NUR-SULTAN – Astana Motors, Kazakhstan’s leading car distributor, will build a Hyundai car assembly plant in Almaty, with the first cars slated to roll off its production line in 2020.
The Hyundai Trans Plant will stretch across 25 hectares in the city’s special economic zone.
Founded in 1992, Astana Motors is Kazakhstan’s first company in car retail, service and assembly. Currently, it represents 11 automobile brands in the Kazakh market, including Hyundai, Subaru, BMW and MINI, Toyota, Lexus and Jaguar Land Rover.
“We will complete a car assembly workshop by the end of this year. The assembly will be launched in January that will include a disassembly knock down. While a more complex assembly of Hyundai Accent and Hyundai Creta will start in the middle of 2020,” Astana Motors Chair Nurlan Smagulov told journalists.
The plant will have a production capacity of 30,000 cars per year, half targeting the local market and half oriented for export to neighbouring countries. The capacity will eventually rise to 45,000, making Hyundai cars more accessible to Kazakh citizens.
Twenty-five billion tenge (US$66 million) will be invested in the plant, of which 20 percent will come from Astana Motors. The rest will come through Development Bank of Kazakhstan loans.
“We are negotiating a loan with the Development Bank of Kazakhstan. We also are in negotiations with the government to receive support for export of these cars to neighbouring countries,” said Smagulov.
Astana Motors seeks to achieve 50 percent of localisation to be able to export to neighbouring countries, except for Russia, where parent company Hyundai Motors owns several plants that supply the Russian market.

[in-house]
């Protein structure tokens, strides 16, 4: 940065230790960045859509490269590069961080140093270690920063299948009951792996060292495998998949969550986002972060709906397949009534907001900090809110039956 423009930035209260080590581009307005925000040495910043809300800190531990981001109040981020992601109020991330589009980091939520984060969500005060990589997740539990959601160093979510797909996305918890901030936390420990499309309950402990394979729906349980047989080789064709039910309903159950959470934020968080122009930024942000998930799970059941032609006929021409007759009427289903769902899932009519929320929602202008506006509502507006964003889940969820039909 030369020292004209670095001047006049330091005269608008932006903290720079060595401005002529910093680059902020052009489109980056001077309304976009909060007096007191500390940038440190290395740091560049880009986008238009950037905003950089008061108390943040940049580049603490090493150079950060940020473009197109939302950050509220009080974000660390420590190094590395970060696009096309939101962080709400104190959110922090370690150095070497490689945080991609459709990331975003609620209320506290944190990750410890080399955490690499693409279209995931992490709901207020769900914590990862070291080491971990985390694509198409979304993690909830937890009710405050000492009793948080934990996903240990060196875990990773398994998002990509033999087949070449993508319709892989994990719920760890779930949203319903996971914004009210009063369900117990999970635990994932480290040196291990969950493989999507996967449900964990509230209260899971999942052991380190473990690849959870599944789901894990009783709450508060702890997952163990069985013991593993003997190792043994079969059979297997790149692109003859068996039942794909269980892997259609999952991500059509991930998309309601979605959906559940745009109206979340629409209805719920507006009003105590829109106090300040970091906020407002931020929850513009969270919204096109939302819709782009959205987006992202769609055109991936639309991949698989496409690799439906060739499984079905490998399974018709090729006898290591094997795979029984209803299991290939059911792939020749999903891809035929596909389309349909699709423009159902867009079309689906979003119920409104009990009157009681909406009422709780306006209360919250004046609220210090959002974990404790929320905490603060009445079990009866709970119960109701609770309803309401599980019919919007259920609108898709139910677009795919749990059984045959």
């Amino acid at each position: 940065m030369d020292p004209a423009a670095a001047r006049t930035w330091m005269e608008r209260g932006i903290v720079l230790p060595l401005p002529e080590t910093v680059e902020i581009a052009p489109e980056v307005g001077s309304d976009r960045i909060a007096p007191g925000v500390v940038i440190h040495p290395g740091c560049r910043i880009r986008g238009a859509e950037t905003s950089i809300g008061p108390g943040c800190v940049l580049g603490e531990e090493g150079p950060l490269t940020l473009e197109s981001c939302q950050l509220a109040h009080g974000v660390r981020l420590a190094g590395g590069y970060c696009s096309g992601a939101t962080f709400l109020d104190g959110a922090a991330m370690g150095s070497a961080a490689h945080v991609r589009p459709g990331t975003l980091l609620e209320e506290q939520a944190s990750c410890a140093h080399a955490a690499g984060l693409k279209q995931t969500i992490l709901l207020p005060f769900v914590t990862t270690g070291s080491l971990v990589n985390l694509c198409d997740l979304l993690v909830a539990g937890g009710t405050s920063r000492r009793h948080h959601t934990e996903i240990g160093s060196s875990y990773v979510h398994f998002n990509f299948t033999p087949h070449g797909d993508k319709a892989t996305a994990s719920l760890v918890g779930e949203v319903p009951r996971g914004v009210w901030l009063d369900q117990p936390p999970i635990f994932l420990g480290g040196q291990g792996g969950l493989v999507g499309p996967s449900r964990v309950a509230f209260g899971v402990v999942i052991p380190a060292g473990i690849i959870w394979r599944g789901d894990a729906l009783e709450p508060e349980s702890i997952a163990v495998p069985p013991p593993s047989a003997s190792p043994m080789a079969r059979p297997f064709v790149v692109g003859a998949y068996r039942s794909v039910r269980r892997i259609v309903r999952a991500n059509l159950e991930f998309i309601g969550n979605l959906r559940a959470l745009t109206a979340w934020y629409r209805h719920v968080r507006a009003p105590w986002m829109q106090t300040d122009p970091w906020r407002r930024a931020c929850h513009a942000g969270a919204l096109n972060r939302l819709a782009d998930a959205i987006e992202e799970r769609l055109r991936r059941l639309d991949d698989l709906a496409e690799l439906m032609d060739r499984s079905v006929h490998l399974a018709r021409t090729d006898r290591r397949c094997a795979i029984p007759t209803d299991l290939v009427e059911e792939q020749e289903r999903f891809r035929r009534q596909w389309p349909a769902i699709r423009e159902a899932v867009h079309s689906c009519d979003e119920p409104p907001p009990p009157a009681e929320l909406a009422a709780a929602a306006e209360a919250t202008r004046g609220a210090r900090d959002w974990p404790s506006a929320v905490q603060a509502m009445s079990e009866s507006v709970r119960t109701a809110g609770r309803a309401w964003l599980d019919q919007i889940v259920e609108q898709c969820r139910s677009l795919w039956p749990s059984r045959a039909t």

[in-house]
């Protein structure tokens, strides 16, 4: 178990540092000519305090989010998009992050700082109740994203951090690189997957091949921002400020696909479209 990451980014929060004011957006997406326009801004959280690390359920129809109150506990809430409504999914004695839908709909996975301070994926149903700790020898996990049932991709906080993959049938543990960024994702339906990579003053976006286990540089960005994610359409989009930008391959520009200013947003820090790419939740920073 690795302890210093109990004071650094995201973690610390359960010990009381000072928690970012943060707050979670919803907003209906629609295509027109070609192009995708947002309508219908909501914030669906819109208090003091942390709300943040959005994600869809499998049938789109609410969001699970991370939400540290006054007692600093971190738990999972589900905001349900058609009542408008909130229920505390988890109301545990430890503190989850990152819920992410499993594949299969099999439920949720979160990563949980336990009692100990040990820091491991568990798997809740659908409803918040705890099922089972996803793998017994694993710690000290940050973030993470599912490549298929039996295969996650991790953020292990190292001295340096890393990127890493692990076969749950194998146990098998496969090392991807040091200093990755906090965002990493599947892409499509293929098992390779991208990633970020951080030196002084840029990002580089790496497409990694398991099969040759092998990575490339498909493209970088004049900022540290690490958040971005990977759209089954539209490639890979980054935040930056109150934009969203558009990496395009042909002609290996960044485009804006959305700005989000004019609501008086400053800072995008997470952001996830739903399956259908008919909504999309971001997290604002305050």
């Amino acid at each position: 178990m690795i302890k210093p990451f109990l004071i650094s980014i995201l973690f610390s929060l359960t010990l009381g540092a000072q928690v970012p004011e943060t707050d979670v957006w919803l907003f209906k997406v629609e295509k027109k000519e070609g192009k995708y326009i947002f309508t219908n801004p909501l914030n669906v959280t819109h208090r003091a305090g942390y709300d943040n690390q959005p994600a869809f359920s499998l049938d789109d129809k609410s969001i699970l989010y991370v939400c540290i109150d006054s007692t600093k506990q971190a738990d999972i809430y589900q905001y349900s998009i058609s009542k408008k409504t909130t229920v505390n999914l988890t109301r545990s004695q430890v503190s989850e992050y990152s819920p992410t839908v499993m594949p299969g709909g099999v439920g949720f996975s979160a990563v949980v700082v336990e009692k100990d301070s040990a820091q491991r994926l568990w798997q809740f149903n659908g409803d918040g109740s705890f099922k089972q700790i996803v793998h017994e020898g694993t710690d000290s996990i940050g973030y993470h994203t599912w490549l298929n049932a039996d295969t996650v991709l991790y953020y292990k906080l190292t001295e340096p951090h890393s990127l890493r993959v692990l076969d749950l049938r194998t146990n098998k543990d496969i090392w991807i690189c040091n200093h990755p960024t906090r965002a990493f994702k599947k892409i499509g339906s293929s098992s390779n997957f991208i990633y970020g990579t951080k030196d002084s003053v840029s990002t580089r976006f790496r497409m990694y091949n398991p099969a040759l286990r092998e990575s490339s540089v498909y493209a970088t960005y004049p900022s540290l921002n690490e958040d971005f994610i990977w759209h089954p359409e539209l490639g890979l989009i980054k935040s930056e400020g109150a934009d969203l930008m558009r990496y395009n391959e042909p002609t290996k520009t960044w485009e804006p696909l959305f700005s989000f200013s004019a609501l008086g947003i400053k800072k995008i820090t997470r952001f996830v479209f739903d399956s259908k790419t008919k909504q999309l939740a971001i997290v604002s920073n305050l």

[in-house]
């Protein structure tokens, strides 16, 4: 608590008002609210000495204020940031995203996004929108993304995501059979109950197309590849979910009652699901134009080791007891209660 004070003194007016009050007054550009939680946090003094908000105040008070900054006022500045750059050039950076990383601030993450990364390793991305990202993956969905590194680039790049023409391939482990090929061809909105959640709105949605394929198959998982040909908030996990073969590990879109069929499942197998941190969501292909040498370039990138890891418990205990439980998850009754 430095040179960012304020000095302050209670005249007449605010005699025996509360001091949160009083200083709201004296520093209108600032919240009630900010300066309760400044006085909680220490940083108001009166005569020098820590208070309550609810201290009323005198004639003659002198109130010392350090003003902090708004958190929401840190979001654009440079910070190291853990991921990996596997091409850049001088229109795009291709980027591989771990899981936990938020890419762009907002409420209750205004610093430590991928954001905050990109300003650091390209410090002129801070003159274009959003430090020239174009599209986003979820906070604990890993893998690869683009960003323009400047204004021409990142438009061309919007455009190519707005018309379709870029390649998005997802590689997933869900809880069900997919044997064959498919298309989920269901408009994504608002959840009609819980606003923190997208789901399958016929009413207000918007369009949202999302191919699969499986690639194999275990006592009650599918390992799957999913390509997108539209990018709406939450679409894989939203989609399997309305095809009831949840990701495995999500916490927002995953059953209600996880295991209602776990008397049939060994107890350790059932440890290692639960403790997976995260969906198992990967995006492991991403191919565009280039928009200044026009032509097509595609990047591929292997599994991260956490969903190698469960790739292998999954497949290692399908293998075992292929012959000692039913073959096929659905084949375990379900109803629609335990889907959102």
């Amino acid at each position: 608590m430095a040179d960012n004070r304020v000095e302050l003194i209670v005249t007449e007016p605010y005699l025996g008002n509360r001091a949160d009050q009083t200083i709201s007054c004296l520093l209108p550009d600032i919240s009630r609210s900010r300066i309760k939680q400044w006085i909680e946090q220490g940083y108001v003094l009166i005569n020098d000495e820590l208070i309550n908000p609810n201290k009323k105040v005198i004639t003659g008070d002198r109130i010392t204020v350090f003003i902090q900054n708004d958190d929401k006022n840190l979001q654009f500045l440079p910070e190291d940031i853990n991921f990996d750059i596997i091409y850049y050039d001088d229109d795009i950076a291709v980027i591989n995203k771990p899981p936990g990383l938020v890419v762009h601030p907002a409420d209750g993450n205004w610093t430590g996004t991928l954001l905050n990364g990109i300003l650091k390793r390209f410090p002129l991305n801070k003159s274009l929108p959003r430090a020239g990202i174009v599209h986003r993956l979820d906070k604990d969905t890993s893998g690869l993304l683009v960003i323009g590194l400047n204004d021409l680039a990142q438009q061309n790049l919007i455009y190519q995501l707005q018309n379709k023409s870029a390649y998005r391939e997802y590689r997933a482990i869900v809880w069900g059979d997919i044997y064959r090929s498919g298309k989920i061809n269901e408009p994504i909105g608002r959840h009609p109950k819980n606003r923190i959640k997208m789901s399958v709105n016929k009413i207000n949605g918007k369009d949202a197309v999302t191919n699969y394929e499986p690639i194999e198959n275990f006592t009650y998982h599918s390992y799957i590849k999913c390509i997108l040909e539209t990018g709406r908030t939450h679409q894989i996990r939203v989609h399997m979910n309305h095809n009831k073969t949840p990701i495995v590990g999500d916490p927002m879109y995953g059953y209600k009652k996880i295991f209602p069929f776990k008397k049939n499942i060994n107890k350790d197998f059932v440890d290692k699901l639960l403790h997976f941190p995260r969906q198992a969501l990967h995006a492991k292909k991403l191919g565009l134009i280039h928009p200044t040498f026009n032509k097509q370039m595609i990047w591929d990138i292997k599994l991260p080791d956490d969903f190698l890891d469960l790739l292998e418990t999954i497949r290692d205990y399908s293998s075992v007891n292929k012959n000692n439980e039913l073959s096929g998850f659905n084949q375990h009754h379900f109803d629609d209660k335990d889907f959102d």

The company’s long-term plans include the construction of a plant to build car components.
“It is where plastic, glass, seats and other spare parts will be made. It will not be done by us. We will just create the conditions, facilities, place the order at the market and invite small and medium-sized businesses, so that they produce components for us. It is a usual practice for plants worldwide,” said Smagulov.
He said the popularity of the Hyundai brand was among the reasons the company decided to start car assembly. “Hyundai is a very popular brand not only in Kazakhstan, but in the Commonwealth of Independent States. Components for the Kazakh SaryarkaAvtoProm plant were often out of stock at the [Hyundai] plant in St. Petersburg. It could no longer supply components at the quantities we needed cars and offered supplying stamping dies,” said Smagulov.
The company has also grown “mentally.”
“We do not want to be just importers of passenger cars. We are ready to invest our knowledge and experience in big projects like this car assembly plant. Hyundai Motor also supported us and signed a license agreement with us. The parent company will share its intellectual product with us and will provide engineering documentation,” said Smagulov.
Obtaining a localisation certificate is also important for the company.
“This will give us the opportunity to export our cars to Uzbekistan, Kyrgyzstan, Tajikistan and other Central Asian countries. We will not have access to Russia, but Ukraine is an attractive market,” he explained.
Smagulov said the prices for the locally assembled cars will not be cheaper at the first stage, as production process costs are heavily pegged to currency. As the company achieves greater levels of localisation, it will be better able to stabilise the prices.
“This is impossible, because the currency component will be present even in our localisation. For instance, equipment for a new plant will be delivered from Japan and South Korea. It will be bought not in tenge and we will need to earn this money and pay back,” he said.
The plant is not the company’s first foray into automobile assembly. Astana Motors opened its first Hyundai truck and bus assembly plant six years ago. Currently, the production of Hyundai County is 51 percent localised and the line is exported to Russia, Belarus and Tajikistan.
Kazakh Minister of Industry and Infrastructure Development Roman Sklyar said the planned plant is a strategic and important step for the country’s car manufacturing industry.
“The new plant will create more than 700 jobs. The products will target both the domestic market and export markets,” said Sklyar.
The plant joins 39 other projects in the industrial zone worth 144 billion tenge (US$380.4 million). Five plants involve Japanese, German, Chinese and Russian capital.
This year, four projects will be launched with 367 billion tenge (US$969.5 million) in investments, including a Kazakh-Chinese steel pipe plant.